Pattern Identification and Industry-Specialist Auditors
Posted: 15 Sep 2005
Complex financial-statement misstatements that are difficult to diagnose are likely to be described by multiple cues that appear innocuous individually, but that together form an ominous pattern. Because individual auditors are likely to obtain only some of the cues forming the pattern, it is important to understand how well auditors interpret incomplete cue patterns. In this paper, I experimentally examine whether industry-specialist auditors develop problem representations about a seeded misstatement to facilitate interpretation of incomplete patterns. Overall, I find that matched specialists (i.e., those working in their industry) are able to interpret and fill in partial cue patterns, whereas mismatched specialists do not recognize the implications of even full patterns. Matched specialists respond to a partial cue pattern that potentially indicates misstatement by developing more complete problem representations about the seeded misstatement, assessing higher risk of misstatement, and suggesting procedures that will be efficient and effective at discriminating the presence of the seeded misstatement. Despite higher assessments of misstatement risk when receiving a partial cue pattern, mismatched specialists' problem representations are impoverished and suggested procedures do not indicate a focus on the seeded misstatement.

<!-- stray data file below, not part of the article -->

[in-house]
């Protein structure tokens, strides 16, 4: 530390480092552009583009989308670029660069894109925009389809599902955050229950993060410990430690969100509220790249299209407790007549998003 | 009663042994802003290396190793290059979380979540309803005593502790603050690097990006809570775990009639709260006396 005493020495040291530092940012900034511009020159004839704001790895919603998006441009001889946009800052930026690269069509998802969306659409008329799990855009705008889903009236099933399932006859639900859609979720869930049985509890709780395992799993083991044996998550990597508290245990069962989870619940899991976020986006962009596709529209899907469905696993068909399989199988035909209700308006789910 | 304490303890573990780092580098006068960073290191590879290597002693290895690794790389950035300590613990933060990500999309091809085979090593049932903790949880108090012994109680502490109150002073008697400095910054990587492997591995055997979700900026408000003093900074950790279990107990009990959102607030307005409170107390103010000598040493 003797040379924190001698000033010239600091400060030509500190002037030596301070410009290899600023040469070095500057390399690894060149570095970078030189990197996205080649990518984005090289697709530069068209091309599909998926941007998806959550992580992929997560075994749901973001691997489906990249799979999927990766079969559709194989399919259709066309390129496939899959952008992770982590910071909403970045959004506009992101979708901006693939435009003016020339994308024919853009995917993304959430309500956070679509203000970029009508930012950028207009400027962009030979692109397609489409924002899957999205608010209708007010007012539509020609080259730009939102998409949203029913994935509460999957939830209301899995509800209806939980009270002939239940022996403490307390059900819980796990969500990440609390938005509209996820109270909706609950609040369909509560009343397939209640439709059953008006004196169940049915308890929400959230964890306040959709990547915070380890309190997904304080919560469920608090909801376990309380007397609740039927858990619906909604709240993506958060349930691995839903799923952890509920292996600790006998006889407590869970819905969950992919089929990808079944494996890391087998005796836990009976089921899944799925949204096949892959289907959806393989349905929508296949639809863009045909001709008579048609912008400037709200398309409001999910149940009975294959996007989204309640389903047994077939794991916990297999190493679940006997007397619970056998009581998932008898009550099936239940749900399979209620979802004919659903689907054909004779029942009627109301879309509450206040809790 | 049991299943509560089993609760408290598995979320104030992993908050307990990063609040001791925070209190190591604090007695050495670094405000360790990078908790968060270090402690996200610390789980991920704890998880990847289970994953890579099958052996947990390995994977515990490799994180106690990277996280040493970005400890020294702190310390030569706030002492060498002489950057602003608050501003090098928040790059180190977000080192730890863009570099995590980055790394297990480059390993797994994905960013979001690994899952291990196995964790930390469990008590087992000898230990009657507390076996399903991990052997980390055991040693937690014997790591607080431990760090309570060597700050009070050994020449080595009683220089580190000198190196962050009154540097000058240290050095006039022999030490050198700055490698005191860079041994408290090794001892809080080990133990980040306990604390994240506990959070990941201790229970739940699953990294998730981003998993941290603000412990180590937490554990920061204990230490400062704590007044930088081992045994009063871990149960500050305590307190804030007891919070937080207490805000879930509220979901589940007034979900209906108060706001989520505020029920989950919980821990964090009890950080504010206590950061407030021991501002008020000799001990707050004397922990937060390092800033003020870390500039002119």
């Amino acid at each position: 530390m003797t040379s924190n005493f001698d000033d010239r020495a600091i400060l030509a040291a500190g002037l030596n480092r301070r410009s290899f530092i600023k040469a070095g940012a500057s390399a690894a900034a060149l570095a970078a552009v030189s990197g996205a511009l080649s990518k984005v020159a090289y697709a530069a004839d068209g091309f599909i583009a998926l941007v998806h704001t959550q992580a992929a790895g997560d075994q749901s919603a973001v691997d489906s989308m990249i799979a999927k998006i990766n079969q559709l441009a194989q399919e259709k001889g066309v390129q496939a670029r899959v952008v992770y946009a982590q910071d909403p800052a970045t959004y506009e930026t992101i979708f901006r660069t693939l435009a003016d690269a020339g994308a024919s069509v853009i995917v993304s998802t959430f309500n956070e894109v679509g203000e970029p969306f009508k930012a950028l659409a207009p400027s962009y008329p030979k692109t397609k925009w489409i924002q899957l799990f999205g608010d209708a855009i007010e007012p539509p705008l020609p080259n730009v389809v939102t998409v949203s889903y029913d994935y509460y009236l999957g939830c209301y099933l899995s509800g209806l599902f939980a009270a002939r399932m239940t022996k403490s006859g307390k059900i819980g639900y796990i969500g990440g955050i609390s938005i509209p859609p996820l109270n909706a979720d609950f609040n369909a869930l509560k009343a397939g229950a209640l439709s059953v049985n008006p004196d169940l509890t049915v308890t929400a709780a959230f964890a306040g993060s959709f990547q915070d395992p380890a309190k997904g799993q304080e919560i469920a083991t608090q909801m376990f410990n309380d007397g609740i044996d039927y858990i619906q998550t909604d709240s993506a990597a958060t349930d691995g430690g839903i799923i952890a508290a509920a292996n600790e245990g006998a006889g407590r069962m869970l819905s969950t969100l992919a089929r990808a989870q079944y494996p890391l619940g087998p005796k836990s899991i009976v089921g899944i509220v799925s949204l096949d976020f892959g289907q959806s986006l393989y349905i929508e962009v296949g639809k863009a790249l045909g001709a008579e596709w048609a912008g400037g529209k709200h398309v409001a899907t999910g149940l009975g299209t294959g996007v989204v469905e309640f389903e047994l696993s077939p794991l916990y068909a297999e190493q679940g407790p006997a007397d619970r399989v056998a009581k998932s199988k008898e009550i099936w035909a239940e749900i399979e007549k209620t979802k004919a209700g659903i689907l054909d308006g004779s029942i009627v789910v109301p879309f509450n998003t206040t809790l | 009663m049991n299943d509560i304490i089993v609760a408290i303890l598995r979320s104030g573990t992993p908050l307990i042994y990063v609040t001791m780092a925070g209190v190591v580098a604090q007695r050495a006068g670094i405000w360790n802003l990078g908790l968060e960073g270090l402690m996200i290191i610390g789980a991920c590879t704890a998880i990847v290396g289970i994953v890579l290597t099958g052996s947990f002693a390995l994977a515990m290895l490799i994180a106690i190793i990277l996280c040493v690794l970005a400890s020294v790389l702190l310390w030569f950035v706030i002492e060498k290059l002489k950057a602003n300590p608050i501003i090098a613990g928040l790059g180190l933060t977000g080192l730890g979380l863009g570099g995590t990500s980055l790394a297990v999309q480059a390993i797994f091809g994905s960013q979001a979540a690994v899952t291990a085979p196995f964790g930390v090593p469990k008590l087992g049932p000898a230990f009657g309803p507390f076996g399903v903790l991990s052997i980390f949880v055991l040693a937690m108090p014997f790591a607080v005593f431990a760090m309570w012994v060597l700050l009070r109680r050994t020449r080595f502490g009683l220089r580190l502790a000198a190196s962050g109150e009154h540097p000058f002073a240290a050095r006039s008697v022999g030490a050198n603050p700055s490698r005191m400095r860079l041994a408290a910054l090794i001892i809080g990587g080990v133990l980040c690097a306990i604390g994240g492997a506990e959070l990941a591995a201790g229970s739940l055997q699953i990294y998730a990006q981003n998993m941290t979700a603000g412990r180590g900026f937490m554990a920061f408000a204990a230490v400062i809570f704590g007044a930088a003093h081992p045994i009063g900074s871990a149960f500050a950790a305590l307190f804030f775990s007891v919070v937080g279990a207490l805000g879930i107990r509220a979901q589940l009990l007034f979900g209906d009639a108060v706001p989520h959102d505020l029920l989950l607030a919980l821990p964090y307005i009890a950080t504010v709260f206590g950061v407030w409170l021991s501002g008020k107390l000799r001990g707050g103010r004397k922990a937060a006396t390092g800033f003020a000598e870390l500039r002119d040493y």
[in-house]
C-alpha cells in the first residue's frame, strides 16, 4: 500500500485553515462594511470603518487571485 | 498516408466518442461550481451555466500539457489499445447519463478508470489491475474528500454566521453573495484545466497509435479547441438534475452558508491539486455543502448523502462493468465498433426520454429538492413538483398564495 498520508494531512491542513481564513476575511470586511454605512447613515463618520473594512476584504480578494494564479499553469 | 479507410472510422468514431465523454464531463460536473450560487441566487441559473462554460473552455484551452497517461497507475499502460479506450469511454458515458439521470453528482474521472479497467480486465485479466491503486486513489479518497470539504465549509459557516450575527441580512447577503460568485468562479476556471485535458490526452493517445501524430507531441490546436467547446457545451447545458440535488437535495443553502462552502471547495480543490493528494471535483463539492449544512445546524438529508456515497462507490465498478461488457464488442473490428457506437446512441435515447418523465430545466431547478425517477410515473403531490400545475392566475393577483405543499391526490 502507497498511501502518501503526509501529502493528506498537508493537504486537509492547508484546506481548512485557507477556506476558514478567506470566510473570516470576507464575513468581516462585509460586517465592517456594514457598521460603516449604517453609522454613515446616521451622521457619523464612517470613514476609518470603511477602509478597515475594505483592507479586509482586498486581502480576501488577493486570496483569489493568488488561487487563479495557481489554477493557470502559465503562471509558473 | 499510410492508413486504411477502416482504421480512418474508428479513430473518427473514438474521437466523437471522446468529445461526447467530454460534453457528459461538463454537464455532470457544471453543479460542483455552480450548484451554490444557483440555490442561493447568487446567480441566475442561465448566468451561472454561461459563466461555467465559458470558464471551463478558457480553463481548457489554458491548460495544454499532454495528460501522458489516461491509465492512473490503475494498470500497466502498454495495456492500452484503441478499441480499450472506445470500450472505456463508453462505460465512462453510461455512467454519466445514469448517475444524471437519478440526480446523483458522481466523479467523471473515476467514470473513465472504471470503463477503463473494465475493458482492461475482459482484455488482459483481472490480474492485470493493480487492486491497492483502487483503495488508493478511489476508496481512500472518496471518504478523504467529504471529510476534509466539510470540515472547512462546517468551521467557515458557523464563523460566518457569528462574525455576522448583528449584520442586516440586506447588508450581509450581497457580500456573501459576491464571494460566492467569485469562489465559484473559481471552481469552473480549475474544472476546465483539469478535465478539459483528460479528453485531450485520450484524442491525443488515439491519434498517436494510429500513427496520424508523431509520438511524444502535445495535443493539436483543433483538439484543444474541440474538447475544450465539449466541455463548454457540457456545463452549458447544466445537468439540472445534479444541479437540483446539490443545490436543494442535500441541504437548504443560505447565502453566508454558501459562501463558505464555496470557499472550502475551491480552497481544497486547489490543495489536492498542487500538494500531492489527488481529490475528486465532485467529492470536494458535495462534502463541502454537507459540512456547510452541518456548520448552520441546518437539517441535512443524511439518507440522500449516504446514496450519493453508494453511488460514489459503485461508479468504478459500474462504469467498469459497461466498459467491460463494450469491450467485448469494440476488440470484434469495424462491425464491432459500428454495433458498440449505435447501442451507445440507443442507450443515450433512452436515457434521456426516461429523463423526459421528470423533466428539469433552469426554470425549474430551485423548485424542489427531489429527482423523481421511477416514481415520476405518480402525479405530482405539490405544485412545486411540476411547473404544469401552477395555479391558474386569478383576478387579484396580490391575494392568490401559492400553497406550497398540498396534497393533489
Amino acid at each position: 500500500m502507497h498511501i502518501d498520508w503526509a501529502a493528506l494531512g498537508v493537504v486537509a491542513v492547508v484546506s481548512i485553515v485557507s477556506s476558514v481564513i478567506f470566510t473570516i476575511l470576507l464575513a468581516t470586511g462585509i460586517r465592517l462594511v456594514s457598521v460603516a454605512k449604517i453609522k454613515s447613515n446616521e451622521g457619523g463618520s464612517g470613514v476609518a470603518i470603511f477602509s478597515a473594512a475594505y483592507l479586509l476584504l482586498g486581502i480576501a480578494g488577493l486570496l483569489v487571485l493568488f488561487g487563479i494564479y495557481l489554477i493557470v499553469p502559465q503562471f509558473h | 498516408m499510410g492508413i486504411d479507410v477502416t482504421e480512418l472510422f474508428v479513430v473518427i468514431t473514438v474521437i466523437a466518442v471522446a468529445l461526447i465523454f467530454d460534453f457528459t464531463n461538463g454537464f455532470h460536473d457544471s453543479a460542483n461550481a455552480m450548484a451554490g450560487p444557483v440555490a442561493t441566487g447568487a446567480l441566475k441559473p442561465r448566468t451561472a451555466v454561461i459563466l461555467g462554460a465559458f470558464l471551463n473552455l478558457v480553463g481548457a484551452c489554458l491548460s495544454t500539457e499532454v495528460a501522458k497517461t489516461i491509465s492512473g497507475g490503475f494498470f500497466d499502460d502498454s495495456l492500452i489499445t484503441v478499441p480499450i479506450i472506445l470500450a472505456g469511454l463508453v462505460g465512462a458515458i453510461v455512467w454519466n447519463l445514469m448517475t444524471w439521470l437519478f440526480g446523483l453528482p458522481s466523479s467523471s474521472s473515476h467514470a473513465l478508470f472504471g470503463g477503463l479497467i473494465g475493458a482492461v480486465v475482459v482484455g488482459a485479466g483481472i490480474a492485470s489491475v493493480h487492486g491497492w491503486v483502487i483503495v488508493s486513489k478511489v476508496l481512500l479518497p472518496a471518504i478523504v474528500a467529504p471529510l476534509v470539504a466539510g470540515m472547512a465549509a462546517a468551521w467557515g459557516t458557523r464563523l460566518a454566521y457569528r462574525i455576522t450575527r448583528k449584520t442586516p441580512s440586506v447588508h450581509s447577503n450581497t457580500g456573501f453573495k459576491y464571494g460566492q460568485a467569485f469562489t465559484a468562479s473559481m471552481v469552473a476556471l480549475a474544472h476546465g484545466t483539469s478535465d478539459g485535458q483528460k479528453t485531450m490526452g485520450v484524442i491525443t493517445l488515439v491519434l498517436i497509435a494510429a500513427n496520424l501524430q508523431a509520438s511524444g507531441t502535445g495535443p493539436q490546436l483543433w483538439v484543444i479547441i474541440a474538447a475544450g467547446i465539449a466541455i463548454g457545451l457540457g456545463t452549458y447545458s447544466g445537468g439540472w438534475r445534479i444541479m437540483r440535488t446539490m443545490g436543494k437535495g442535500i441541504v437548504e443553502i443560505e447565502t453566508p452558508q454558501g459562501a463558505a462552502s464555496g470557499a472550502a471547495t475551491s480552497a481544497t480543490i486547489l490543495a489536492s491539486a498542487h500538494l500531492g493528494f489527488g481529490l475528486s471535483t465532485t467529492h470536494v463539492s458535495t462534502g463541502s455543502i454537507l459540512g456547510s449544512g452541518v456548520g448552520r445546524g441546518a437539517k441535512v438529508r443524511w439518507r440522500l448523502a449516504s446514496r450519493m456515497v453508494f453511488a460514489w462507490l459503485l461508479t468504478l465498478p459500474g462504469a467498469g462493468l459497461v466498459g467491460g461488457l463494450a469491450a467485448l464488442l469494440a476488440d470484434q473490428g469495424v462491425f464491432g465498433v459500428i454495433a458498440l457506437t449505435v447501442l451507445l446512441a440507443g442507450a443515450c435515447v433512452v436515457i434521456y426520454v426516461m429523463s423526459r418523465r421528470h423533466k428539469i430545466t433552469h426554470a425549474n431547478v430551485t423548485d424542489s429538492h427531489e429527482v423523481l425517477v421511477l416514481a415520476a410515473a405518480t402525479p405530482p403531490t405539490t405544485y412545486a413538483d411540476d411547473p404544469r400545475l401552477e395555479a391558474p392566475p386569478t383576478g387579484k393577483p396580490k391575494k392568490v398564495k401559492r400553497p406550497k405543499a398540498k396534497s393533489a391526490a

Keywords: auditor knowledge, industry specialization, pattern recognition, problem representations
JEL Classification: M49
Suggested Citation: Suggested Citation